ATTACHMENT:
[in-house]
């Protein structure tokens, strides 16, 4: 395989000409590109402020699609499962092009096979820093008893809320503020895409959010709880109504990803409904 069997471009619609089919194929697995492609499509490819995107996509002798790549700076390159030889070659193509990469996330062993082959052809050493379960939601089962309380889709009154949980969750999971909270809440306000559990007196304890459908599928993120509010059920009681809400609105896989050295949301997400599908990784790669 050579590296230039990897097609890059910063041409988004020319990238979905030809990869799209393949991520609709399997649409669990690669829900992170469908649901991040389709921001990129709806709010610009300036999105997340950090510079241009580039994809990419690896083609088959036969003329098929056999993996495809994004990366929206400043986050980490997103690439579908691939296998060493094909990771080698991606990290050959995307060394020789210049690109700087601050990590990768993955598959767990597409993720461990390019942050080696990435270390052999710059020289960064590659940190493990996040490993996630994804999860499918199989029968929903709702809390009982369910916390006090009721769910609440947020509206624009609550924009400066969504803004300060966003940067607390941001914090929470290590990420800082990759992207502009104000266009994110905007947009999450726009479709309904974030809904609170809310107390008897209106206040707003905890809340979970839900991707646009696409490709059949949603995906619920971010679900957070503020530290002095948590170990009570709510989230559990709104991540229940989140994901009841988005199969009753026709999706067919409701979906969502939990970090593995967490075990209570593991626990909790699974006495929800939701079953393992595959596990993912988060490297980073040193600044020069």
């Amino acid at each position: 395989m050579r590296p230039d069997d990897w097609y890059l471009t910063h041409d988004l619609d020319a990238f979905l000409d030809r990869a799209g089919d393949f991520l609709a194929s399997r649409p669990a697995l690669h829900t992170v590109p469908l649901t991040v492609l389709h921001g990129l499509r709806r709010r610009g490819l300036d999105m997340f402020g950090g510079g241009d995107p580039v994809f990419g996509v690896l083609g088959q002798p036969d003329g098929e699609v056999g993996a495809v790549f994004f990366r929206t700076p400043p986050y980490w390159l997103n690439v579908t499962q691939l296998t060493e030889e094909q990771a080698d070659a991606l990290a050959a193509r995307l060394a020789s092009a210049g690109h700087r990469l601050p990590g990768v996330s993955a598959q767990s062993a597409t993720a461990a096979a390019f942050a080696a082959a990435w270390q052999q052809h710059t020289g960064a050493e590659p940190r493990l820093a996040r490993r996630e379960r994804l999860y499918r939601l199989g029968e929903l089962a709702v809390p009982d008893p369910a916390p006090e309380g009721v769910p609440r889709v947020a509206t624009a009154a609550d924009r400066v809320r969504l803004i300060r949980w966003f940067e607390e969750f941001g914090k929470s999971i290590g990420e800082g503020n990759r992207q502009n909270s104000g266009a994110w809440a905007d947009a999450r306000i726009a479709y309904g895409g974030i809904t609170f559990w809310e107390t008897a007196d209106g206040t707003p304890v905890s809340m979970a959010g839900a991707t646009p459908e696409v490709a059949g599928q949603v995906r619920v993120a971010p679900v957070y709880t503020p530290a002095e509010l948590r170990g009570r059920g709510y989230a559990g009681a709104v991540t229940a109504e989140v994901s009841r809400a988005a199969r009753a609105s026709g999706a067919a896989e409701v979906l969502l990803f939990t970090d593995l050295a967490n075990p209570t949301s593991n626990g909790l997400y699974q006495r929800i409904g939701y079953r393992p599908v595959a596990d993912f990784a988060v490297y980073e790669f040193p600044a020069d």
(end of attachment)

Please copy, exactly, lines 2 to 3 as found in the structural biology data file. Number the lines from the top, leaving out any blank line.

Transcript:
């Protein structure tokens, strides 16, 4: 395989000409590109402020699609499962092009096979820093008893809320503020895409959010709880109504990803409904 069997471009619609089919194929697995492609499509490819995107996509002798790549700076390159030889070659193509990469996330062993082959052809050493379960939601089962309380889709009154949980969750999971909270809440306000559990007196304890459908599928993120509010059920009681809400609105896989050295949301997400599908990784790669 050579590296230039990897097609890059910063041409988004020319990238979905030809990869799209393949991520609709399997649409669990690669829900992170469908649901991040389709921001990129709806709010610009300036999105997340950090510079241009580039994809990419690896083609088959036969003329098929056999993996495809994004990366929206400043986050980490997103690439579908691939296998060493094909990771080698991606990290050959995307060394020789210049690109700087601050990590990768993955598959767990597409993720461990390019942050080696990435270390052999710059020289960064590659940190493990996040490993996630994804999860499918199989029968929903709702809390009982369910916390006090009721769910609440947020509206624009609550924009400066969504803004300060966003940067607390941001914090929470290590990420800082990759992207502009104000266009994110905007947009999450726009479709309904974030809904609170809310107390008897209106206040707003905890809340979970839900991707646009696409490709059949949603995906619920971010679900957070503020530290002095948590170990009570709510989230559990709104991540229940989140994901009841988005199969009753026709999706067919409701979906969502939990970090593995967490075990209570593991626990909790699974006495929800939701079953393992595959596990993912988060490297980073040193600044020069």
């Amino acid at each position: 395989m050579r590296p230039d069997d990897w097609y890059l471009t910063h041409d988004l619609d020319a990238f979905l000409d030809r990869a799209g089919d393949f991520l609709a194929s399997r649409p669990a697995l690669h829900t992170v590109p469908l649901t991040v492609l389709h921001g990129l499509r709806r709010r610009g490819l300036d999105m997340f402020g950090g510079g241009d995107p580039v994809f990419g996509v690896l083609g088959q002798p036969d003329g098929e699609v056999g993996a495809v790549f994004f990366r929206t700076p400043p986050y980490w390159l997103n690439v579908t499962q691939l296998t060493e030889e094909q990771a080698d070659a991606l990290a050959a193509r995307l060394a020789s092009a210049g690109h700087r990469l601050p990590g990768v996330s993955a598959q767990s062993a597409t993720a461990a096979a390019f942050a080696a082959a990435w270390q052999q052809h710059t020289g960064a050493e590659p940190r493990l820093a996040r490993r996630e379960r994804l999860y499918r939601l199989g029968e929903l089962a709702v809390p009982d008893p369910a916390p006090e309380g009721v769910p609440r889709v947020a509206t624009a009154a609550d924009r400066v809320r969504l803004i300060r949980w966003f940067e607390e969750f941001g914090k929470s999971i290590g990420e800082g503020n990759r992207q502009n909270s104000g266009a994110w809440a905007d947009a999450r306000i726009a479709y309904g895409g974030i809904t609170f559990w809310e107390t008897a007196d209106g206040t707003p304890v905890s809340m979970a959010g839900a991707t646009p459908e696409v490709a059949g599928q949603v995906r619920v993120a971010p679900v957070y709880t503020p530290a002095e509010l948590r170990g009570r059920g709510y989230a559990g009681a709104v991540t229940a109504e989140v994901s009841r809400a988005a199969r009753a609105s026709g999706a067919a896989e409701v979906l969502l990803f939990t970090d593995l050295a967490n075990p209570t949301s593991n626990g909790l997400y699974q006495r929800i409904g939701y079953r393992p599908v595959a596990d993912f990784a988060v490297y980073e790669f040193p600044a020069d």